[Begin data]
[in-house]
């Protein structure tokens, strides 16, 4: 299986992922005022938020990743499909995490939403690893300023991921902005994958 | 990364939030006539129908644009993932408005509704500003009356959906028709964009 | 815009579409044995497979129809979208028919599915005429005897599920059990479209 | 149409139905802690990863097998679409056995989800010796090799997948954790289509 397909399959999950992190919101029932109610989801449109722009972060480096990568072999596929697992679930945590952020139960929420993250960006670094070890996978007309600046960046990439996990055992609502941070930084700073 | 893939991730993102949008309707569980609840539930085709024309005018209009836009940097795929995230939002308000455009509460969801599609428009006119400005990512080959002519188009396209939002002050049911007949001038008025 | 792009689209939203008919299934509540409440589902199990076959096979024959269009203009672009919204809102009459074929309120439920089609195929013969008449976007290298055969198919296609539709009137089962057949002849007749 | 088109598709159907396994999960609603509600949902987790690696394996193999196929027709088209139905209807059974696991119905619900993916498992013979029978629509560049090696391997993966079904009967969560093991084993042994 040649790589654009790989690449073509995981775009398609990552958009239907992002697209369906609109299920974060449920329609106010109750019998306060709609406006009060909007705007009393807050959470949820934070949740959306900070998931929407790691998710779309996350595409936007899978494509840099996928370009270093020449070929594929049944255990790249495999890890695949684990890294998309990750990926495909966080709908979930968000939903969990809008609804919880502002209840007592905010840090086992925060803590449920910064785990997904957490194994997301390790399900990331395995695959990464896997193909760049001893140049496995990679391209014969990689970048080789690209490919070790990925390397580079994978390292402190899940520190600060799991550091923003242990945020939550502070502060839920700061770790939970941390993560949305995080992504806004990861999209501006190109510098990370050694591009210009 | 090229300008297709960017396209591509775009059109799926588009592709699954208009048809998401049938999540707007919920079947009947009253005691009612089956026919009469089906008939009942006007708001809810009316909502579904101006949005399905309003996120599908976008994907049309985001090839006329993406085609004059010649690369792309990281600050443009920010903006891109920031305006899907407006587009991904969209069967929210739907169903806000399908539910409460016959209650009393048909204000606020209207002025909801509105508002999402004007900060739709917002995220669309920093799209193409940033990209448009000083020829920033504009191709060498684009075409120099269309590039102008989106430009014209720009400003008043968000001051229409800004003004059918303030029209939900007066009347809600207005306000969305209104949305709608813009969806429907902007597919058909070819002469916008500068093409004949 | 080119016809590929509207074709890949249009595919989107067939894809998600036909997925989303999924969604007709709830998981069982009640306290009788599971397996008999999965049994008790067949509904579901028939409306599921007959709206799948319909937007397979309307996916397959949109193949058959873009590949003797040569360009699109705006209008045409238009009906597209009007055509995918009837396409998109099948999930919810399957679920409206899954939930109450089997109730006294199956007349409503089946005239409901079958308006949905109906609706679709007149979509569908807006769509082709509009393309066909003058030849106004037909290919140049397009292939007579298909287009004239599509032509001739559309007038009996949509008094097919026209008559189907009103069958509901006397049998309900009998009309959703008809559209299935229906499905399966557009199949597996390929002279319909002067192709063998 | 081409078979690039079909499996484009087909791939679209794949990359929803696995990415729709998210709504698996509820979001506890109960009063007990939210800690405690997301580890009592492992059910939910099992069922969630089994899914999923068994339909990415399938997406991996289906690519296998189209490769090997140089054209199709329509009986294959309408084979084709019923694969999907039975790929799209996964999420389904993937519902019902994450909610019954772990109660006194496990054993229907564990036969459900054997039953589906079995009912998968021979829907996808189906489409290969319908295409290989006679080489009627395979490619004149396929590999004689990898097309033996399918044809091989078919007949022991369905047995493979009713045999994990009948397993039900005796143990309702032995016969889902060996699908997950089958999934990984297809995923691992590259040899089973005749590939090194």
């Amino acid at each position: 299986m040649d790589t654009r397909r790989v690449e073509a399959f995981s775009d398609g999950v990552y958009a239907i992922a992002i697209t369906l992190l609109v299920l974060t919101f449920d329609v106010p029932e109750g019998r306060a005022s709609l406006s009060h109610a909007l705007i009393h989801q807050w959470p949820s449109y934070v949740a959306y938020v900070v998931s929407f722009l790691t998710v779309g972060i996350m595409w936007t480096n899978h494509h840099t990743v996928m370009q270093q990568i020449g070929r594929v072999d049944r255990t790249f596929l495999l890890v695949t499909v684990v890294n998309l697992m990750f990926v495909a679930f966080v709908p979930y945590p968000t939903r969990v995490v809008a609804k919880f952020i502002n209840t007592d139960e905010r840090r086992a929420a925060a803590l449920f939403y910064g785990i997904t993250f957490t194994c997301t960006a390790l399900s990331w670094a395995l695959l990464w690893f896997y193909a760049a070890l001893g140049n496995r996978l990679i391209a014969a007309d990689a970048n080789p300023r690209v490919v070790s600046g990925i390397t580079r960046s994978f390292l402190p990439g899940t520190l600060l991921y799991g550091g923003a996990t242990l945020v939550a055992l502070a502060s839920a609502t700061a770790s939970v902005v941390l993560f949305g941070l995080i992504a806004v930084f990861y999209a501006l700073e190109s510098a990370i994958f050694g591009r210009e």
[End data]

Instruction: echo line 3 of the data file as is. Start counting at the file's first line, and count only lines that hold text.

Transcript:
């Amino acid at each position: 299986m040649d790589t654009r397909r790989v690449e073509a399959f995981s775009d398609g999950v990552y958009a239907i992922a992002i697209t369906l992190l609109v299920l974060t919101f449920d329609v106010p029932e109750g019998r306060a005022s709609l406006s009060h109610a909007l705007i009393h989801q807050w959470p949820s449109y934070v949740a959306y938020v900070v998931s929407f722009l790691t998710v779309g972060i996350m595409w936007t480096n899978h494509h840099t990743v996928m370009q270093q990568i020449g070929r594929v072999d049944r255990t790249f596929l495999l890890v695949t499909v684990v890294n998309l697992m990750f990926v495909a679930f966080v709908p979930y945590p968000t939903r969990v995490v809008a609804k919880f952020i502002n209840t007592d139960e905010r840090r086992a929420a925060a803590l449920f939403y910064g785990i997904t993250f957490t194994c997301t960006a390790l399900s990331w670094a395995l695959l990464w690893f896997y193909a760049a070890l001893g140049n496995r996978l990679i391209a014969a007309d990689a970048n080789p300023r690209v490919v070790s600046g990925i390397t580079r960046s994978f390292l402190p990439g899940t520190l600060l991921y799991g550091g923003a996990t242990l945020v939550a055992l502070a502060s839920a609502t700061a770790s939970v902005v941390l993560f949305g941070l995080i992504a806004v930084f990861y999209a501006l700073e190109s510098a990370i994958f050694g591009r210009e």